Bob Dylan may have coined the term, “The Times They Are A-Changin’” with his song of the same title, but the truth of the matter is that the times are indeed ever-changing, and for leaders and Human Resources practitioners alike, lately, their experience in the workplace is akin to building an industrial park on shifting sand while battling a windstorm.
These VUCA times demand more from leaders than the command and control or "hero"/have all the answers leadership style, that many of us experienced at some point in our careers. Organizations now seek leaders who are able to bring an authentic, coach-approach to keeping talent engaged and supported throughout their career journey.
We have faced many challenges and now we are also dealing with the Great Resignation. However, as Whitney Johnson so aptly stated in her recent Harvard Business Review article, The Great Resignation is a misnomer. Yes, there have been significant changes in the last 24 months, and as a result, people have reflected upon and re-evaluated their priorities.
So it is the great resignation or the great re-prioritization?
In some respects, the power differential has shifted. More than ever before, employees are calling the shots and deciding when, where, how, and for whom, they want to work. This process continues to evolve as employees make more conscious decisions about work-life integration and carving out their post pandemic professional path forward.
What does this mean for leaders?
It has put more pressure on leaders. The need for a more agile approach that leans heavily on situational leadership is required. A situational leadership style represents the quick-footed ability to shift from directive to nondirective leadership based on what is required at the time and for each employee.
There are no shortcuts or broad brushing here.
It is the dance between telling and asking, guidance, encouragement, opportunities to foster critical and creative thinking, as well as personal accountability.
The Work and the Workshop
As you can imagine, there is no panacea for up-skilling to be the ideal leader. It takes time, practice, humility, curiosity, a willingness to seek feedback while offering input compassionately and without judgment.
It requires what is called the coach-approach or a coaching mindset. This is "the work".
All the workshops I facilitate include actionable skills where core elements or components can be learned and developed.
In my Leader as Coach workshop, I teach leaders how to actively listen, apply emotional intelligence, embrace their authentic leadership style while considering how a conversation unfolds using the ‘ask-tell dance’.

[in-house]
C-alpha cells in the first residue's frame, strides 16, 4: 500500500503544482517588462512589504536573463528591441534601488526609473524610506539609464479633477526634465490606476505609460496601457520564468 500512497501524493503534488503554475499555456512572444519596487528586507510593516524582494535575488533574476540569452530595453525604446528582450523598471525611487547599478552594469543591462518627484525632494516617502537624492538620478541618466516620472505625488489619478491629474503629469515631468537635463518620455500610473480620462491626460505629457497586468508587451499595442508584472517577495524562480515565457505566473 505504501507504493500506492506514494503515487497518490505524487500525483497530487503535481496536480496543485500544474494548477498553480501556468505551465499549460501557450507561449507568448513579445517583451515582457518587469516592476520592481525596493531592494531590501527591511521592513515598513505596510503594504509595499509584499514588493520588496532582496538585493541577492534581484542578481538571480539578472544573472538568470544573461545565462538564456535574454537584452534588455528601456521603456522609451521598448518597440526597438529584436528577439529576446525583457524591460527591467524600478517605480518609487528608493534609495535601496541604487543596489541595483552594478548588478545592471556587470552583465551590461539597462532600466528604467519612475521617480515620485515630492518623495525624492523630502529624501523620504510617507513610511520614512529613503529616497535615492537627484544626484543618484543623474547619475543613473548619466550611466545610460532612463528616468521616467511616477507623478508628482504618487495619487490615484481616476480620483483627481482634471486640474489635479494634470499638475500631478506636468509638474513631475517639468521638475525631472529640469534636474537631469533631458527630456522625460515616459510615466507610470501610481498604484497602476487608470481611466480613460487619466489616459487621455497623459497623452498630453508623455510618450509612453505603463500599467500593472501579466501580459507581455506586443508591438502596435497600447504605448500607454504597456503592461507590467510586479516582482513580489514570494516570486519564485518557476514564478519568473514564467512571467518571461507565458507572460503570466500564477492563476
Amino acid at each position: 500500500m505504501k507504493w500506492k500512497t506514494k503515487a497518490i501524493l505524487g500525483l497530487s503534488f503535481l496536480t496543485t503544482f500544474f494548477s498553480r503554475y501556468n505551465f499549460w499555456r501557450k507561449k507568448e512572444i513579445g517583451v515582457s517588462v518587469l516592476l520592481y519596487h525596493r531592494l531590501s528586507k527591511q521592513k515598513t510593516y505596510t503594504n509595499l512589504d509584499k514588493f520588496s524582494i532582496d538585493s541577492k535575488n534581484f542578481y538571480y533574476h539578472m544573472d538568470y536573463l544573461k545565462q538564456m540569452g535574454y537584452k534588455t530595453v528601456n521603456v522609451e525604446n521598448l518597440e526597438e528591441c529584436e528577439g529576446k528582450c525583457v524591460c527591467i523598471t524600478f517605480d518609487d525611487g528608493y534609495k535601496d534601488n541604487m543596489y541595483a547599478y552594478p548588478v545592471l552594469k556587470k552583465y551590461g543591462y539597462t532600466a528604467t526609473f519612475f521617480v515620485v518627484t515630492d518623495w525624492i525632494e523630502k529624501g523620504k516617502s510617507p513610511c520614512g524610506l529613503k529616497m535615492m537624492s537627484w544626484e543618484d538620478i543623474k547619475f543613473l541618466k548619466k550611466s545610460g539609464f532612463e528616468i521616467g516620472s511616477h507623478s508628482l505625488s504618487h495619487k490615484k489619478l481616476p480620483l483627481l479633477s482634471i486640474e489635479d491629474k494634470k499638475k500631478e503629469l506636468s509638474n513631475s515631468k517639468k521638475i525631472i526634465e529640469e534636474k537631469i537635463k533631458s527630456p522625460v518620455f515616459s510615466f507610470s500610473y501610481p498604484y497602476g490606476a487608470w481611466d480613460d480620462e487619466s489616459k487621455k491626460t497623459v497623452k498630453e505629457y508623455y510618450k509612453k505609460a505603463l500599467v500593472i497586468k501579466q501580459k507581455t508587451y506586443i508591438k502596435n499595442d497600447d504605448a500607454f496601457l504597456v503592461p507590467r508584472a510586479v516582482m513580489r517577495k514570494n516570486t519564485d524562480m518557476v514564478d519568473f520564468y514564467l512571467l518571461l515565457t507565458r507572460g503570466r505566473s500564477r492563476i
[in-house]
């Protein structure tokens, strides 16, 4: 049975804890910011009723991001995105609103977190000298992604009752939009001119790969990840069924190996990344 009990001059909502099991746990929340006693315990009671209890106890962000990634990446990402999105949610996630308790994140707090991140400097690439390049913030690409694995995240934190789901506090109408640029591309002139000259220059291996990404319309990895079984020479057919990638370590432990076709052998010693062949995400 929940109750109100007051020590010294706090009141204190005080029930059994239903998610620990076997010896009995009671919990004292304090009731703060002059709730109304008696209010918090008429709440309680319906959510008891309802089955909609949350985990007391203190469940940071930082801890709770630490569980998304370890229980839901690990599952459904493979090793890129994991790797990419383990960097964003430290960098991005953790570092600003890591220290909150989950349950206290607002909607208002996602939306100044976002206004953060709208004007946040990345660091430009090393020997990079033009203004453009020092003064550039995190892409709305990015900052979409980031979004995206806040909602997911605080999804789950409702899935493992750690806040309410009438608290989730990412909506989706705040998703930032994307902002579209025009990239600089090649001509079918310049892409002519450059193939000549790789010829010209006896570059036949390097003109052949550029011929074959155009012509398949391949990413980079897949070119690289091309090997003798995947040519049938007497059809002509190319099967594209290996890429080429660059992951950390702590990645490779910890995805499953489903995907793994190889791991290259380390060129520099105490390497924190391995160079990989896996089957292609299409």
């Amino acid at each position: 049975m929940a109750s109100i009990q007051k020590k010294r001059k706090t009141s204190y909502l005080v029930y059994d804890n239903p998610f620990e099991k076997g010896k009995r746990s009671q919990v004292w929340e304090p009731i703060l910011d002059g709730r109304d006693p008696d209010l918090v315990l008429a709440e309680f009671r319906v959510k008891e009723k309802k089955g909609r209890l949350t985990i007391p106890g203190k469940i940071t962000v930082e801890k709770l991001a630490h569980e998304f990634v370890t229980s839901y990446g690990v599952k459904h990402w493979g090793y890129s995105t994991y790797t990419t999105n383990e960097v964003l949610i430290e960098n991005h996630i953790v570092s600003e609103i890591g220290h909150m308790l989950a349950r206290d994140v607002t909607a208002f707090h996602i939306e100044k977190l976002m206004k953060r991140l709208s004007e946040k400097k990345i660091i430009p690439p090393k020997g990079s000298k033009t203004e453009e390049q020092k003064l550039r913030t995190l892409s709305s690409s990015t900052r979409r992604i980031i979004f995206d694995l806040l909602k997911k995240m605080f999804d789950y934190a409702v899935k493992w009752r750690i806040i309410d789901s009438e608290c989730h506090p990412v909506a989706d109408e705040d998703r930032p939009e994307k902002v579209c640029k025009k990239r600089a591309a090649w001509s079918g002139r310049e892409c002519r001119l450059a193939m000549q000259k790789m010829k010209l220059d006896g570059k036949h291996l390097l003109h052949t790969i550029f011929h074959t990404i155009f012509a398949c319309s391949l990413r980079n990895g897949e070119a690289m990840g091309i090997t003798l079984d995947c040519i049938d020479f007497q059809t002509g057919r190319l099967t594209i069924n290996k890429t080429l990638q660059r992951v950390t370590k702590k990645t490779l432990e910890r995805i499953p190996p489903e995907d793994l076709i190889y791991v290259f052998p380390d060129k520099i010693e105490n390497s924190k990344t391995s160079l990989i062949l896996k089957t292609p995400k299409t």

We also examine how to leverage Socratic questioning as a way to foster more purposeful conversations. This type of questioning is an approach used by counsellors and psychotherapists as well.
Socrates believed that “the disciplined practice of thoughtful questioning enables the scholar/student to examine ideas and be able to determine the validity of those ideas.” It allows for conversations where employees can discover a more meaningful understanding of their thoughts, beliefs, and actions without being first told what to do to fix a problem.
Questions are concise, clear, focused, and open-ended. They are void of vagueness and are intended to evoke awareness, insights, and expand horizons.
The GROW Model
Another tool that the leader as coach approach incorporates is called the GROW model. First introduced by Sir John Whitmore, this model is primarily used with nondirective coaching.
- G is for "Goal". A Goal question is “What do you want when you leave this call that you don’t have now?”
- R is for “Reality”. A tip here is to avoid using ‘why’ questions as they may come across as judgmental. Stick with open-ended questions that start with what, when, where or who. For example, “What are the key things we need to know?”
- O is for ”Options”. I like to use the magic wand question which removes obstacles and allows the person to think about their situation or experience beyond the problem. For example ”If you had a magic wand and could remove this obstacle, what would be different?”
- W is for “Will”. Here’s the tip – if the person is unclear about how to answer the question, “What will you do now?”, simply loop back to the G for Goal question again and consider new possibilities for how to support the person in their critical thinking and/or decision-making path.
This process allows for personal accountability, empowerment, and the ability to develop skills that create Level Five leaders.
Just Scratching the Surface.
There is much more to explore with the leader as coach approach. If you are interested in developing your coaching presence, or just want to improve your communication skills, please email [email protected].
I know you’ve got this. Sometimes a little help along the way can make a big difference.